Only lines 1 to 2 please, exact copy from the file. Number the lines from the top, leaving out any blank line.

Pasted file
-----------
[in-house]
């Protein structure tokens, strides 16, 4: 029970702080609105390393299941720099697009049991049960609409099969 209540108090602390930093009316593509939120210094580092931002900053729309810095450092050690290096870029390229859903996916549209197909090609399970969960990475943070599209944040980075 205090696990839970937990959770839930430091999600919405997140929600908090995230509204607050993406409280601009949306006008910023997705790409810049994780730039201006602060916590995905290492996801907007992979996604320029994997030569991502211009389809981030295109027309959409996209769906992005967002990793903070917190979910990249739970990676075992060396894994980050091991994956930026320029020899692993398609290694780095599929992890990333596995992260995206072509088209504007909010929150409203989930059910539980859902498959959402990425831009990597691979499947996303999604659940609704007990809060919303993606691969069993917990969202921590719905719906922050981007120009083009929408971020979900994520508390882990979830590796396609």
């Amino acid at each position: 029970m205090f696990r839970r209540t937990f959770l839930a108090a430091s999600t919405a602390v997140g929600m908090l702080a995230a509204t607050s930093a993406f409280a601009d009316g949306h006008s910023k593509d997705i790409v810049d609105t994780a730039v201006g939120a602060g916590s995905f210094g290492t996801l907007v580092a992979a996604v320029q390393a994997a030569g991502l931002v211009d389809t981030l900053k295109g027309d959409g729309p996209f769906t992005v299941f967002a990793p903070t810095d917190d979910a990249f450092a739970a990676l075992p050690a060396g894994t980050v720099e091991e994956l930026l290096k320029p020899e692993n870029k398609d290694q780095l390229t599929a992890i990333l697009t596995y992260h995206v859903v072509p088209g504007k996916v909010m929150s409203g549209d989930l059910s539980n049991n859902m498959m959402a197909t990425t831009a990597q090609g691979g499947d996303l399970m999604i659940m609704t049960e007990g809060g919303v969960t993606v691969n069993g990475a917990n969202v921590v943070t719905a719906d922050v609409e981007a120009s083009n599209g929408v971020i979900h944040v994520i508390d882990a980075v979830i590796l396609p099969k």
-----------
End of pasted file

[in-house]
């Protein structure tokens, strides 16, 4: 029970702080609105390393299941720099697009049991049960609409099969 209540108090602390930093009316593509939120210094580092931002900053729309810095450092050690290096870029390229859903996916549209197909090609399970969960990475943070599209944040980075 205090696990839970937990959770839930430091999600919405997140929600908090995230509204607050993406409280601009949306006008910023997705790409810049994780730039201006602060916590995905290492996801907007992979996604320029994997030569991502211009389809981030295109027309959409996209769906992005967002990793903070917190979910990249739970990676075992060396894994980050091991994956930026320029020899692993398609290694780095599929992890990333596995992260995206072509088209504007909010929150409203989930059910539980859902498959959402990425831009990597691979499947996303999604659940609704007990809060919303993606691969069993917990969202921590719905719906922050981007120009083009929408971020979900994520508390882990979830590796396609």